For central banks in 2019, the catchword is caution

  • Tai Hui says now more than at any time in the past few years, central bankers will need to scrutinise and respond closely to evolving economic data, and be aware that any miscommunication could adversely affect economic growth
PUBLISHED : Friday, 21 December, 2018, 11:01pm
UPDATED : Saturday, 22 December, 2018, 1:53am

The world’s major central banks have been running on autopilot for the past few years. Global economic growth has been steady despite rising US-China trade tensions, rising populism in Europe and turmoil in some emerging markets.

The US Federal Reserve has raised its policy rate four times in 2018, by a total of 1 percentage point, to 2.25-2.5 per cent. The European Central Bank is ending its quantitative easing at the end of the year. The Bank of Japan is keeping to its course of asset purchases, given that its inflation target remains elusive. However, these predictable paths are set to change in 2019, potentially making an impact on global financial assets.

If you thought 2018 was bad, just wait till next year

Starting with the US, economic fundamentals still look good. The labour market boasts the lowest unemployment rate in decades and job growth is still robust. This, alongside a healthy household balance sheet, is boosting consumption.

In fact, with the economy running at full capacity, the risk is for inflation to rise in the near term. However, the core personal consumption expenditure deflator – the Fed’s preferred measure of inflation – is still below target.

Meanwhile, market signals have become gloomier. The S&P 500 has fallen by 10 per cent since early October. The difference between the yields for two-year and 10-year US government bonds, a reliable gauge of market sentiment about the risk of a recession, has fallen to just 0.15 per cent. Investors are worried that this indicator is predicting much tougher times ahead.

The Fed needs to take note of both economic and financial indicators, which are telling opposite stories. This is perhaps why the Fed’s chairman, Jerome Powell, made a notable change in his view on where the policy rate is now.

In October, he saw the Fed’s policy rate to be “a long way from neutral”, which suggested the central bank could still raise interest rates a few more times in the coming quarters. Following the December Federal Open Market Committee meeting this week, however, he said the policy rate was now at “the lower end of neutral”. This implies that the US policy rate could peak soon, and the path of future rises is likely to be even more gradual.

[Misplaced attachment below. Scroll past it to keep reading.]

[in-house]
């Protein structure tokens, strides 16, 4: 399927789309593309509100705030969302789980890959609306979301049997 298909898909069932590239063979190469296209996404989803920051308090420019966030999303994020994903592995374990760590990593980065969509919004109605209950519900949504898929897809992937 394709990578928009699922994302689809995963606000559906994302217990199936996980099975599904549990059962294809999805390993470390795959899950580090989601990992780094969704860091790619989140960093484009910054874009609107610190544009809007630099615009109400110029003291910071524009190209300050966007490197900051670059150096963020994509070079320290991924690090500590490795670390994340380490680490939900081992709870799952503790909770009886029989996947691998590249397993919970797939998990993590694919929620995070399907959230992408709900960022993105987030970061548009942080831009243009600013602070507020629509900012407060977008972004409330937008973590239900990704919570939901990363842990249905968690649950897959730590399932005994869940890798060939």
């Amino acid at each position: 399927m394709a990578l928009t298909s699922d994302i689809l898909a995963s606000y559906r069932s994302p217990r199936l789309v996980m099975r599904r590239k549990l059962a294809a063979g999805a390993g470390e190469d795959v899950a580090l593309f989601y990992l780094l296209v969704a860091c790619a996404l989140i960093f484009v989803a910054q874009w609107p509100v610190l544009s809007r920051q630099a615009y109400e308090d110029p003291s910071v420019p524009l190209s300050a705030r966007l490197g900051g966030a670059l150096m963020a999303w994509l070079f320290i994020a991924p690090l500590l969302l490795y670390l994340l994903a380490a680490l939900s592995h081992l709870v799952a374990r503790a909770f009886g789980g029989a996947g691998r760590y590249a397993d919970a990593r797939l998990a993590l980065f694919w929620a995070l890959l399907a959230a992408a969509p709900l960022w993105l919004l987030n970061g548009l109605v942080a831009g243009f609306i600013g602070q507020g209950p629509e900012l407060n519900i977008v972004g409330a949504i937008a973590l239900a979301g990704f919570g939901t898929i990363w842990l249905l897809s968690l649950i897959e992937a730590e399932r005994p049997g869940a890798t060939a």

Hong Kong raises interest rate by 25 basis points for the fourth time

I still believe the risk of recession in the US remains low, and hence we could see another two 0.25 per cent rate hikes in the first half of 2019. By then, the policy rate would be at 2.75-3 per cent, which is the Fed’s projection of where the long-term policy rate should be. This implies that the pace of interest rate increases could be less regular and even more dependent on economic data and market volatility in 2019.

This would also imply that interest rates in Hong Kong could rise at a slower pace. This may provide some relief to the property market, but would leave cash deposits as an unattractive investment option.

In Europe, the European Central Bank is still pencilling in a policy rate rise in late 2019. This is ambitious, given that Europe’s growth momentum has eased in recent months. The risk of a recession in Italy has risen. Brexit is largely a UK event, but its potential to spill over to Europe is still unknown.

The political climate in Germany and France has also become much more challenging and could dampen business confidence. Compared to the US, the ECB has no bullet in the gun to deal with the next recession. This implies government spending and fiscal policy could be the only way to support growth.

In Asia, the Bank of Japan is most likely to maintain its asset purchases, making it the only central bank in the world that is still engaging in quantitative easing. Its 2 per cent inflation target is undermined by Japan’s weak consumption.

How did China’s central bank respond to US Fed raising its rate?

China is expected to follow a more relaxed monetary policy to revive growth momentum. However, China’s magnitude of easing could be limited by the desire to maintain currency stability and the central bank’s wariness of another debt-fuelled boom.

Next year, central bankers will need to roll up their sleeves to scrutinise economic data even more closely as we proceed deeper into the late cycle, and communicate their intentions clearly to the market. Misguided policies, such as tightening too aggressively, could put economic growth at risk. Meanwhile, a failure to communicate would run the risk of exacerbating market volatility.

Tai Hui is chief market strategist, Asia-Pacific, at JP Morgan Asset Management